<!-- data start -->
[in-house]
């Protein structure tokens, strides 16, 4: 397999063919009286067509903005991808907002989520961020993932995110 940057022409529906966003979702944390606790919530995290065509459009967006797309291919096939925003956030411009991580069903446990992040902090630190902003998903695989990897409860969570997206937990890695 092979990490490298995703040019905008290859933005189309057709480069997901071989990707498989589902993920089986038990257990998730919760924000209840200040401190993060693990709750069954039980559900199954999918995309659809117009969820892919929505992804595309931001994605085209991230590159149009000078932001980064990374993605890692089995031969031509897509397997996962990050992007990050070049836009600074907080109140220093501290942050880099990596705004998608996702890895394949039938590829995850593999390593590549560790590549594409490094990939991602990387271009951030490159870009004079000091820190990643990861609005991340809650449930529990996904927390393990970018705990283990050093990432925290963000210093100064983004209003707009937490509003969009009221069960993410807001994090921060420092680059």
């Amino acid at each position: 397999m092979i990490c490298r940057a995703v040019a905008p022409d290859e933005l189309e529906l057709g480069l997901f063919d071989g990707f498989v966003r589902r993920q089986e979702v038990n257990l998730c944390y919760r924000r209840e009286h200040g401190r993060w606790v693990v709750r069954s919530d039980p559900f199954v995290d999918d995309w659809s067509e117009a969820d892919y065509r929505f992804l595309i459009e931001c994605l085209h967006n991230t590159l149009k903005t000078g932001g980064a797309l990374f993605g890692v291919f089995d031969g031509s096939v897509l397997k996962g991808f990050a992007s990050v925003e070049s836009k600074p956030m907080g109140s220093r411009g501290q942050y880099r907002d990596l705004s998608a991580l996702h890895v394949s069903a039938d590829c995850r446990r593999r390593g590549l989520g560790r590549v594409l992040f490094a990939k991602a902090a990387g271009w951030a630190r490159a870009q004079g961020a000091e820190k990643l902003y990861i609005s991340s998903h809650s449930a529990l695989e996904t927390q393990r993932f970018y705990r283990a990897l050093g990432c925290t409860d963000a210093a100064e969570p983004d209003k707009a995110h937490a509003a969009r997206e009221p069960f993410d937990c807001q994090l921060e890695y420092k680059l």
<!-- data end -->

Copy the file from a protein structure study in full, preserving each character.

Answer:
[in-house]
């Protein structure tokens, strides 16, 4: 397999063919009286067509903005991808907002989520961020993932995110 940057022409529906966003979702944390606790919530995290065509459009967006797309291919096939925003956030411009991580069903446990992040902090630190902003998903695989990897409860969570997206937990890695 092979990490490298995703040019905008290859933005189309057709480069997901071989990707498989589902993920089986038990257990998730919760924000209840200040401190993060693990709750069954039980559900199954999918995309659809117009969820892919929505992804595309931001994605085209991230590159149009000078932001980064990374993605890692089995031969031509897509397997996962990050992007990050070049836009600074907080109140220093501290942050880099990596705004998608996702890895394949039938590829995850593999390593590549560790590549594409490094990939991602990387271009951030490159870009004079000091820190990643990861609005991340809650449930529990996904927390393990970018705990283990050093990432925290963000210093100064983004209003707009937490509003969009009221069960993410807001994090921060420092680059």
């Amino acid at each position: 397999m092979i990490c490298r940057a995703v040019a905008p022409d290859e933005l189309e529906l057709g480069l997901f063919d071989g990707f498989v966003r589902r993920q089986e979702v038990n257990l998730c944390y919760r924000r209840e009286h200040g401190r993060w606790v693990v709750r069954s919530d039980p559900f199954v995290d999918d995309w659809s067509e117009a969820d892919y065509r929505f992804l595309i459009e931001c994605l085209h967006n991230t590159l149009k903005t000078g932001g980064a797309l990374f993605g890692v291919f089995d031969g031509s096939v897509l397997k996962g991808f990050a992007s990050v925003e070049s836009k600074p956030m907080g109140s220093r411009g501290q942050y880099r907002d990596l705004s998608a991580l996702h890895v394949s069903a039938d590829c995850r446990r593999r390593g590549l989520g560790r590549v594409l992040f490094a990939k991602a902090a990387g271009w951030a630190r490159a870009q004079g961020a000091e820190k990643l902003y990861i609005s991340s998903h809650s449930a529990l695989e996904t927390q393990r993932f970018y705990r283990a990897l050093g990432c925290t409860d963000a210093a100064e969570p983004d209003k707009a995110h937490a509003a969009r997206e009221p069960f993410d937990c807001q994090l921060e890695y420092k680059l």